Your altitude is steadily decreasing - is that the canoe slowly filling with water? :)
From DC Rainmaker...
The FR920XT contains a barometric altimeter, which in theory means that it would be able to track your elevation gains and losses more accurately, as well as your exact elevation more accurately. This is different than many running watches that just use GPS based altimeters, which while having improved significantly in recent years – still aren’t quite as precise.
But Garmin has made some changes in how the latest multisport device establishes initial elevation. Previously, with every other Garmin sport/fitness device ever made the unit would get a reading of the elevation from GPS first, allowing it to establish the initial GPS elevation to a rough degree. From there, the barometric altimeter would kick in and more precisely hone in on the exact elevation.
Unfortunately, the first step is skipped in the case of the FR920XT. This means that it attempts to determine the elevation using only the barometric altimeter. The problem is this takes forever – and even when it does decide where you are, it’s inaccurate. In case you’re looking for a more clear definition of ‘forever’, it’s at least an hour after you’ve turned the device on and are ready to run/ride/etc…
I just learned that AP replaces all uploaded file data climb to database (map) climb and smooths the results. So I am not sure why the elevation appears on AP like this.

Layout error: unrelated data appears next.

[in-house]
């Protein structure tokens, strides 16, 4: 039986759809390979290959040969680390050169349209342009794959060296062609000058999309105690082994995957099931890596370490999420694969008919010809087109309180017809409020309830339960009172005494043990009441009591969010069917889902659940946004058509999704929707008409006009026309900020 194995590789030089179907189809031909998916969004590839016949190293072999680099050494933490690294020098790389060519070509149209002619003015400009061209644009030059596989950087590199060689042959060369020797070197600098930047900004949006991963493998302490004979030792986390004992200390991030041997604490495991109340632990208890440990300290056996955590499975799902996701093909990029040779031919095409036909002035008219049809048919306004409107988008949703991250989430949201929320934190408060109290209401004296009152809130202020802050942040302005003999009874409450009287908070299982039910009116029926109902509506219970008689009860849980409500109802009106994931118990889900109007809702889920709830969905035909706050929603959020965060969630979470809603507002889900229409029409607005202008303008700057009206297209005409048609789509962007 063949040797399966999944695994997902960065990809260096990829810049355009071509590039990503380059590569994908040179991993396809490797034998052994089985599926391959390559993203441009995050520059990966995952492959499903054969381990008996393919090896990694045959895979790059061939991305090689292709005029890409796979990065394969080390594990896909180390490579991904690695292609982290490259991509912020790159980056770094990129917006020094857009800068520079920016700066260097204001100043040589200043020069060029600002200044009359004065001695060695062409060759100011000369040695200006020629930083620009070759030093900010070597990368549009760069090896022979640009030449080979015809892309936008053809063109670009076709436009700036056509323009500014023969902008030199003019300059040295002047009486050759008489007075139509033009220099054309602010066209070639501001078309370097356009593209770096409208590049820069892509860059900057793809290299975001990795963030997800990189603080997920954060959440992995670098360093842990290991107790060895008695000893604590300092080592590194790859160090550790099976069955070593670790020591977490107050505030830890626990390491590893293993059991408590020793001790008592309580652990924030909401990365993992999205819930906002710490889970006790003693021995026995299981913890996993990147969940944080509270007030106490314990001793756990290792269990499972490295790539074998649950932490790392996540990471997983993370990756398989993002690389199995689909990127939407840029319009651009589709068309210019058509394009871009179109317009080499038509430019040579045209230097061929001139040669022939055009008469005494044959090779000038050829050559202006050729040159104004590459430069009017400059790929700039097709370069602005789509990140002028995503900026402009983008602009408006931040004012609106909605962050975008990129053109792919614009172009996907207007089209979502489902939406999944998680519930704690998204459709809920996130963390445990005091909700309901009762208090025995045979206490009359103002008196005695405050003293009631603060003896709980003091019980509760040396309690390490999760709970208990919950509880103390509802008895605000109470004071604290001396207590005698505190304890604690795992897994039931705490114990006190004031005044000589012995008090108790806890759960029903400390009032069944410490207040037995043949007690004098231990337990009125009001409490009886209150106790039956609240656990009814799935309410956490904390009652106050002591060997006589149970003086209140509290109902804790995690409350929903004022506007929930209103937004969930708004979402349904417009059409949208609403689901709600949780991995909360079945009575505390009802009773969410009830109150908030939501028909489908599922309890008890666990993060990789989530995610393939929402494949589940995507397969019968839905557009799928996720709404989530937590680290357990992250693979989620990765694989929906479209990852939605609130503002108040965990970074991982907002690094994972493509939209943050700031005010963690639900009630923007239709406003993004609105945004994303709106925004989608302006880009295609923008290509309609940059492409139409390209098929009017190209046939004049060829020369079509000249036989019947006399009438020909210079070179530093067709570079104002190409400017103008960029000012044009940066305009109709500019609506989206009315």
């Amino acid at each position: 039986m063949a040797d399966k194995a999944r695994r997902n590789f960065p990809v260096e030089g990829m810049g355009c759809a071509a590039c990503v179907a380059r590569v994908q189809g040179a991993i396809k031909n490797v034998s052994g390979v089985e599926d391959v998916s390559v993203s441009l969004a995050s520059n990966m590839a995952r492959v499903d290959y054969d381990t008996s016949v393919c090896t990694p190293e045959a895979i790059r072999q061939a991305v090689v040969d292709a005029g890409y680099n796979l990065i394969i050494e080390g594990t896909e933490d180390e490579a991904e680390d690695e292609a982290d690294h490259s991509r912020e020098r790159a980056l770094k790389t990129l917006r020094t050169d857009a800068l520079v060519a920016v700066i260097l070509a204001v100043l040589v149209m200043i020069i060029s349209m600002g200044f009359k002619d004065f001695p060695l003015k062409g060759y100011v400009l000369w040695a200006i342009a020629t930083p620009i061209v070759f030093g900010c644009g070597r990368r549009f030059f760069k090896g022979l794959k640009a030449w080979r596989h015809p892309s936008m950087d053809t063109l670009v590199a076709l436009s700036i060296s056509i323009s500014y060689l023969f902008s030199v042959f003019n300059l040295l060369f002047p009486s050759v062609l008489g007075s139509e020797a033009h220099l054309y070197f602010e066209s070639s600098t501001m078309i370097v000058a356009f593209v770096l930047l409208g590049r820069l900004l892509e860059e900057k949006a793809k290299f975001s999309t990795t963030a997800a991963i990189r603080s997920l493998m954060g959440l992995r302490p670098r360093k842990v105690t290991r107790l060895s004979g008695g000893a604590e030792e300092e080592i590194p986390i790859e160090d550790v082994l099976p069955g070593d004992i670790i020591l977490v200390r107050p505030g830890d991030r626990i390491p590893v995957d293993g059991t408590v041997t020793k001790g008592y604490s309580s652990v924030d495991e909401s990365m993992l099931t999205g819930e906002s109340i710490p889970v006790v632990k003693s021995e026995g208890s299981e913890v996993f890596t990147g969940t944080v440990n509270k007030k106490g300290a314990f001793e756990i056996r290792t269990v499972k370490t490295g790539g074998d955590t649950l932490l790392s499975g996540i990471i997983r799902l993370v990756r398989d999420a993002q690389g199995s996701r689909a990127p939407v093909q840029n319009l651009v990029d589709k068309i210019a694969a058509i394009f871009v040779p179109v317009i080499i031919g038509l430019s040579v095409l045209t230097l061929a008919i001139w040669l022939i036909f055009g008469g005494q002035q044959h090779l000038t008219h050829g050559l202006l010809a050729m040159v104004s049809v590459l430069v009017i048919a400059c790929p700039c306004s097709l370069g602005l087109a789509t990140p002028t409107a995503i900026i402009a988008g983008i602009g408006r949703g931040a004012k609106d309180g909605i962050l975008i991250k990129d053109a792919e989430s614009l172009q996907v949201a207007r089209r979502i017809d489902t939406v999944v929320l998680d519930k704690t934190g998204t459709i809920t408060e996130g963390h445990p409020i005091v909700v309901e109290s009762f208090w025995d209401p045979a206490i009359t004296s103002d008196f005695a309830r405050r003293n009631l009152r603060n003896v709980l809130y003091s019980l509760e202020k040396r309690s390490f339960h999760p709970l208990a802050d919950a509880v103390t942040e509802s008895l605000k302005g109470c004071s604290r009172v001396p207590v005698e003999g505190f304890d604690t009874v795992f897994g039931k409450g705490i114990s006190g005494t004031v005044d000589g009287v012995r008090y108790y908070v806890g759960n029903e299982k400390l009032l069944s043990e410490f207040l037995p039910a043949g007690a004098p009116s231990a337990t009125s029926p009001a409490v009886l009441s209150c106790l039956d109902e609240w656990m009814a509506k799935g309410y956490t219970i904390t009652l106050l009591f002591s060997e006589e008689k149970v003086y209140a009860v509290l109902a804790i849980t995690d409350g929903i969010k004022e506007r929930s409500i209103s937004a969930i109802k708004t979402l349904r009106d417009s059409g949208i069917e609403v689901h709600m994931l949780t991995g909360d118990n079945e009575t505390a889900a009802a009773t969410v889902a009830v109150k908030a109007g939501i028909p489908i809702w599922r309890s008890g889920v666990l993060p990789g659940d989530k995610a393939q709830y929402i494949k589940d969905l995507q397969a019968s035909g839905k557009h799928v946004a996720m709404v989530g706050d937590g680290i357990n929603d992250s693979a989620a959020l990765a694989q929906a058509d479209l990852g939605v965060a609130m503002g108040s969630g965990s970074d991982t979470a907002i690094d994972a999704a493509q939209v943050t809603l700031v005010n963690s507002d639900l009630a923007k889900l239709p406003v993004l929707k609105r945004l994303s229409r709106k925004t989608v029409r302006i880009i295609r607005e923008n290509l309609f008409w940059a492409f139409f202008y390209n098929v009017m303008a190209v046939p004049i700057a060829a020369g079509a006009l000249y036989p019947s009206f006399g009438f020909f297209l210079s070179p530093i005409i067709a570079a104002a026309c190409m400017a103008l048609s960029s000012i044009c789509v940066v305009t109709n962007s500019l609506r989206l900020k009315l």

It was the beginning of a Matrix inversion.
AP has several different settings with regards to whether or not it does elevation correction (configurable under Settings).
Wow. Thanks. So if i am using a device with barometric altimeter, what setting do i want selected?
i was on 'auto select mode' and that was producing the climb on the flatwater paddles...
I'm on autoselect s well. I'm comfortable with 100' error over 8 miles.
I think I saw a description of the settings once, but I don't remember the distinctions. I did come across something from a few years ago where ken mentioned that for barometric devices AP only looks up the elevation at the start and end instead of all along the track, so my guess is that the GPS and GPS+baro modes might do that (using the device's measurements as relative changes instead of absolute values) while "disabled" relies solely on whatever the device records. But it looks like you've asked the question where ken will see it, so you should get a definitive answer from him.